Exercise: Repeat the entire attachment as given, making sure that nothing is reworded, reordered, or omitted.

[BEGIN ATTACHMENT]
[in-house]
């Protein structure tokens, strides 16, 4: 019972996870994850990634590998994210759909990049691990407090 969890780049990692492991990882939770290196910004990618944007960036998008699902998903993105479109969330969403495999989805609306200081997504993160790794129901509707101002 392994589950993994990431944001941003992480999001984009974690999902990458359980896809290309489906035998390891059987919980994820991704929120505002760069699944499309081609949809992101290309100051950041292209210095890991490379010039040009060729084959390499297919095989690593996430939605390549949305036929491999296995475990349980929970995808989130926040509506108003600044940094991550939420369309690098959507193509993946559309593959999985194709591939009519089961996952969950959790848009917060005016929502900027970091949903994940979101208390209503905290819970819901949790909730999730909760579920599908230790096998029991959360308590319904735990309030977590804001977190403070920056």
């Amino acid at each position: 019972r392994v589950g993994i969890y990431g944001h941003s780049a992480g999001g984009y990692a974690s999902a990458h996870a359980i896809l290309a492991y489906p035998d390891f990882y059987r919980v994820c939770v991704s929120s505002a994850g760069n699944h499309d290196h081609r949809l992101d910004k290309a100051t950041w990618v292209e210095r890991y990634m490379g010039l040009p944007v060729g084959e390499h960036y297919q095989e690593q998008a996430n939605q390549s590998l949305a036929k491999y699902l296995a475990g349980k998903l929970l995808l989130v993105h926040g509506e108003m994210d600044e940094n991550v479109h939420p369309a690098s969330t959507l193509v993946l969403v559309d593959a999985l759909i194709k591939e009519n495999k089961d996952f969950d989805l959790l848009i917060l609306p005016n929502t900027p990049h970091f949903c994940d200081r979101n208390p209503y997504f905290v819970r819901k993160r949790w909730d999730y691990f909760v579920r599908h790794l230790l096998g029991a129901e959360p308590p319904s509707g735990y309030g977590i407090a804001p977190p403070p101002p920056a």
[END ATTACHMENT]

[in-house]
């Protein structure tokens, strides 16, 4: 019972996870994850990634590998994210759909990049691990407090 969890780049990692492991990882939770290196910004990618944007960036998008699902998903993105479109969330969403495999989805609306200081997504993160790794129901509707101002 392994589950993994990431944001941003992480999001984009974690999902990458359980896809290309489906035998390891059987919980994820991704929120505002760069699944499309081609949809992101290309100051950041292209210095890991490379010039040009060729084959390499297919095989690593996430939605390549949305036929491999296995475990349980929970995808989130926040509506108003600044940094991550939420369309690098959507193509993946559309593959999985194709591939009519089961996952969950959790848009917060005016929502900027970091949903994940979101208390209503905290819970819901949790909730999730909760579920599908230790096998029991959360308590319904735990309030977590804001977190403070920056």
């Amino acid at each position: 019972r392994v589950g993994i969890y990431g944001h941003s780049a992480g999001g984009y990692a974690s999902a990458h996870a359980i896809l290309a492991y489906p035998d390891f990882y059987r919980v994820c939770v991704s929120s505002a994850g760069n699944h499309d290196h081609r949809l992101d910004k290309a100051t950041w990618v292209e210095r890991y990634m490379g010039l040009p944007v060729g084959e390499h960036y297919q095989e690593q998008a996430n939605q390549s590998l949305a036929k491999y699902l296995a475990g349980k998903l929970l995808l989130v993105h926040g509506e108003m994210d600044e940094n991550v479109h939420p369309a690098s969330t959507l193509v993946l969403v559309d593959a999985l759909i194709k591939e009519n495999k089961d996952f969950d989805l959790l848009i917060l609306p005016n929502t900027p990049h970091f949903c994940d200081r979101n208390p209503y997504f905290v819970r819901k993160r949790w909730d999730y691990f909760v579920r599908h790794l230790l096998g029991a129901e959360p308590p319904s509707g735990y309030g977590i407090a804001p977190p403070p101002p920056a």